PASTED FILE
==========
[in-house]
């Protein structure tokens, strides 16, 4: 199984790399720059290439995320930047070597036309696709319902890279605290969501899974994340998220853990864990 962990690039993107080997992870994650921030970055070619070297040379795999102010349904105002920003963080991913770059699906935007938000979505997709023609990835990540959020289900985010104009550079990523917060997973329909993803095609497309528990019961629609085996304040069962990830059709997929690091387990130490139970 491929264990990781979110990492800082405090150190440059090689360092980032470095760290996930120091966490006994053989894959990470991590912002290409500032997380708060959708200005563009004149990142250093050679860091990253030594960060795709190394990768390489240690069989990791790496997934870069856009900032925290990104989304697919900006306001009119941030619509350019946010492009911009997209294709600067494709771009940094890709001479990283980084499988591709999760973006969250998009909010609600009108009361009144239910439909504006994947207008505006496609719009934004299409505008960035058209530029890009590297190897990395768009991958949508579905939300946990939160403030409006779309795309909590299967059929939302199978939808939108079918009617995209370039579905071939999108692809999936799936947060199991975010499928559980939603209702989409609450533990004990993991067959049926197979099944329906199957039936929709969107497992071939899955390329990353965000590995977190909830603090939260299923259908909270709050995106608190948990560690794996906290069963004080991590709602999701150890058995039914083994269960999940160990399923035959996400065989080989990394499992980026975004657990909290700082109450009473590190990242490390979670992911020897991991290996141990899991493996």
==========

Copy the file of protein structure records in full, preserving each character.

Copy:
[in-house]
């Protein structure tokens, strides 16, 4: 199984790399720059290439995320930047070597036309696709319902890279605290969501899974994340998220853990864990 962990690039993107080997992870994650921030970055070619070297040379795999102010349904105002920003963080991913770059699906935007938000979505997709023609990835990540959020289900985010104009550079990523917060997973329909993803095609497309528990019961629609085996304040069962990830059709997929690091387990130490139970 491929264990990781979110990492800082405090150190440059090689360092980032470095760290996930120091966490006994053989894959990470991590912002290409500032997380708060959708200005563009004149990142250093050679860091990253030594960060795709190394990768390489240690069989990791790496997934870069856009900032925290990104989304697919900006306001009119941030619509350019946010492009911009997209294709600067494709771009940094890709001479990283980084499988591709999760973006969250998009909010609600009108009361009144239910439909504006994947207008505006496609719009934004299409505008960035058209530029890009590297190897990395768009991958949508579905939300946990939160403030409006779309795309909590299967059929939302199978939808939108079918009617995209370039579905071939999108692809999936799936947060199991975010499928559980939603209702989409609450533990004990993991067959049926197979099944329906199957039936929709969107497992071939899955390329990353965000590995977190909830603090939260299923259908909270709050995106608190948990560690794996906290069963004080991590709602999701150890058995039914083994269960999940160990399923035959996400065989080989990394499992980026975004657990909290700082109450009473590190990242490390979670992911020897991991290996141990899991493996």